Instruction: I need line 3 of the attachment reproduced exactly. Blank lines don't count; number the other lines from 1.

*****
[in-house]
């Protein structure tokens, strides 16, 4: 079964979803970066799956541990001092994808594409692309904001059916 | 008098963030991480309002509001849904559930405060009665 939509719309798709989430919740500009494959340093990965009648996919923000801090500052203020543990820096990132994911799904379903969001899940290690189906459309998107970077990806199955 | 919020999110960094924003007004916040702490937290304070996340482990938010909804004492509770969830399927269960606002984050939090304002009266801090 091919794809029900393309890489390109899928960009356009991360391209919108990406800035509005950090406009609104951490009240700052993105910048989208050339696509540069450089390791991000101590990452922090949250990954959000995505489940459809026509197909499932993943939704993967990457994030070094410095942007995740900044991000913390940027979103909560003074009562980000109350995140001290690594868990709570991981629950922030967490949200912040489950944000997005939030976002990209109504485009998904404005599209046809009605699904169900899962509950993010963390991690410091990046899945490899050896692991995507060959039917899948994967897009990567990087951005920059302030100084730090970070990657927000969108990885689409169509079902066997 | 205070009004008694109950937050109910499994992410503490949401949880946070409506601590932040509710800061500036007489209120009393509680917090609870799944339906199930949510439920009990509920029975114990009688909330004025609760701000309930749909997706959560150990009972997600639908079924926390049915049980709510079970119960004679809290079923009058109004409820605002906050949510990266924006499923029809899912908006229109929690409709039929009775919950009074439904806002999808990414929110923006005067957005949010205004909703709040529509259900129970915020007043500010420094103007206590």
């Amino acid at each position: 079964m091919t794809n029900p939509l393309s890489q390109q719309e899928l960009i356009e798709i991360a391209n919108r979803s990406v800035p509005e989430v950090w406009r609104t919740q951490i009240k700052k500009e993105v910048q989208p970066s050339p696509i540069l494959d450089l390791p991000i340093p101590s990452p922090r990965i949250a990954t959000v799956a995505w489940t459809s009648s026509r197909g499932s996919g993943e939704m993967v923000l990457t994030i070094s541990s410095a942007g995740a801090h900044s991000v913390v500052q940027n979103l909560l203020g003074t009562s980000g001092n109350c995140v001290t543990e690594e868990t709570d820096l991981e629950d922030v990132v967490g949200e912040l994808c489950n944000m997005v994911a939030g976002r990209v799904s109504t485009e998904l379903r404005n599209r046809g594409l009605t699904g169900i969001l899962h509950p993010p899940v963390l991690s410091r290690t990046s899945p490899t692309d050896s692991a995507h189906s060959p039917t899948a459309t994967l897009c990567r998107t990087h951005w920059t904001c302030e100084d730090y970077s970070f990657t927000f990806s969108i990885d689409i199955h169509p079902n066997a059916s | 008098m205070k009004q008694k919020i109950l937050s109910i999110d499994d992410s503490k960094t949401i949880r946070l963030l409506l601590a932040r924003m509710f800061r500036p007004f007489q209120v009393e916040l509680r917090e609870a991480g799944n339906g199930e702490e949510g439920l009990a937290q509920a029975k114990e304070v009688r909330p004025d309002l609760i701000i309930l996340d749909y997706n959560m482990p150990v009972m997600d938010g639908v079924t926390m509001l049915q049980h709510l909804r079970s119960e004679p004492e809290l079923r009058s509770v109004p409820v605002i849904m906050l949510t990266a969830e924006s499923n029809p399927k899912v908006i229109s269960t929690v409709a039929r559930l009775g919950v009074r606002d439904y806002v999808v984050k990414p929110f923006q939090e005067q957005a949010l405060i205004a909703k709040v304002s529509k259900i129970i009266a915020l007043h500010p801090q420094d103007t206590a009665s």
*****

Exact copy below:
């Amino acid at each position: 079964m091919t794809n029900p939509l393309s890489q390109q719309e899928l960009i356009e798709i991360a391209n919108r979803s990406v800035p509005e989430v950090w406009r609104t919740q951490i009240k700052k500009e993105v910048q989208p970066s050339p696509i540069l494959d450089l390791p991000i340093p101590s990452p922090r990965i949250a990954t959000v799956a995505w489940t459809s009648s026509r197909g499932s996919g993943e939704m993967v923000l990457t994030i070094s541990s410095a942007g995740a801090h900044s991000v913390v500052q940027n979103l909560l203020g003074t009562s980000g001092n109350c995140v001290t543990e690594e868990t709570d820096l991981e629950d922030v990132v967490g949200e912040l994808c489950n944000m997005v994911a939030g976002r990209v799904s109504t485009e998904l379903r404005n599209r046809g594409l009605t699904g169900i969001l899962h509950p993010p899940v963390l991690s410091r290690t990046s899945p490899t692309d050896s692991a995507h189906s060959p039917t899948a459309t994967l897009c990567r998107t990087h951005w920059t904001c302030e100084d730090y970077s970070f990657t927000f990806s969108i990885d689409i199955h169509p079902n066997a059916s | 008098m205070k009004q008694k919020i109950l937050s109910i999110d499994d992410s503490k960094t949401i949880r946070l963030l409506l601590a932040r924003m509710f800061r500036p007004f007489q209120v009393e916040l509680r917090e609870a991480g799944n339906g199930e702490e949510g439920l009990a937290q509920a029975k114990e304070v009688r909330p004025d309002l609760i701000i309930l996340d749909y997706n959560m482990p150990v009972m997600d938010g639908v079924t926390m509001l049915q049980h709510l909804r079970s119960e004679p004492e809290l079923r009058s509770v109004p409820v605002i849904m906050l949510t990266a969830e924006s499923n029809p399927k899912v908006i229109s269960t929690v409709a039929r559930l009775g919950v009074r606002d439904y806002v999808v984050k990414p929110f923006q939090e005067q957005a949010l405060i205004a909703k709040v304002s529509k259900i129970i009266a915020l007043h500010p801090q420094d103007t206590a009665s």